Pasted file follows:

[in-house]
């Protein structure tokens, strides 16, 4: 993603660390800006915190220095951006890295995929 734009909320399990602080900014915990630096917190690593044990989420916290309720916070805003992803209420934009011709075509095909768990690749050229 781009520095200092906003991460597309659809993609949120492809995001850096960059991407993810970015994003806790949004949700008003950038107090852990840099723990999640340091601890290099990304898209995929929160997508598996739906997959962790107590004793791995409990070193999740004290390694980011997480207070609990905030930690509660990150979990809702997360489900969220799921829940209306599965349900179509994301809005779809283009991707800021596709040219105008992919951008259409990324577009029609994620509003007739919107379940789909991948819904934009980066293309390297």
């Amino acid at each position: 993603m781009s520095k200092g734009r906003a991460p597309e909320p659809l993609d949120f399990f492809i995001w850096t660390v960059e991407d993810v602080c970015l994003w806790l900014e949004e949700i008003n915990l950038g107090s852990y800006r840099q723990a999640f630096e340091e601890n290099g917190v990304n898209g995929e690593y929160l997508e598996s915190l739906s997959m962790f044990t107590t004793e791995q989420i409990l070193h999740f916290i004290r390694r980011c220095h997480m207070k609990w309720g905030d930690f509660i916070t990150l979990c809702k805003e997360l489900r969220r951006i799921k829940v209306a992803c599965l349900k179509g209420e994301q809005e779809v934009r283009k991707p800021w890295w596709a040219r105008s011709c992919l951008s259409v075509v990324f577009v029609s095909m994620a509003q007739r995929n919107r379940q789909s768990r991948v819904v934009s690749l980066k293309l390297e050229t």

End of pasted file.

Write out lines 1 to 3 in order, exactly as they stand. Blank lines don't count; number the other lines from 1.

[in-house]
């Protein structure tokens, strides 16, 4: 993603660390800006915190220095951006890295995929 734009909320399990602080900014915990630096917190690593044990989420916290309720916070805003992803209420934009011709075509095909768990690749050229 781009520095200092906003991460597309659809993609949120492809995001850096960059991407993810970015994003806790949004949700008003950038107090852990840099723990999640340091601890290099990304898209995929929160997508598996739906997959962790107590004793791995409990070193999740004290390694980011997480207070609990905030930690509660990150979990809702997360489900969220799921829940209306599965349900179509994301809005779809283009991707800021596709040219105008992919951008259409990324577009029609994620509003007739919107379940789909991948819904934009980066293309390297």
């Amino acid at each position: 993603m781009s520095k200092g734009r906003a991460p597309e909320p659809l993609d949120f399990f492809i995001w850096t660390v960059e991407d993810v602080c970015l994003w806790l900014e949004e949700i008003n915990l950038g107090s852990y800006r840099q723990a999640f630096e340091e601890n290099g917190v990304n898209g995929e690593y929160l997508e598996s915190l739906s997959m962790f044990t107590t004793e791995q989420i409990l070193h999740f916290i004290r390694r980011c220095h997480m207070k609990w309720g905030d930690f509660i916070t990150l979990c809702k805003e997360l489900r969220r951006i799921k829940v209306a992803c599965l349900k179509g209420e994301q809005e779809v934009r283009k991707p800021w890295w596709a040219r105008s011709c992919l951008s259409v075509v990324f577009v029609s095909m994620a509003q007739r995929n919107r379940q789909s768990r991948v819904v934009s690749l980066k293309l390297e050229t």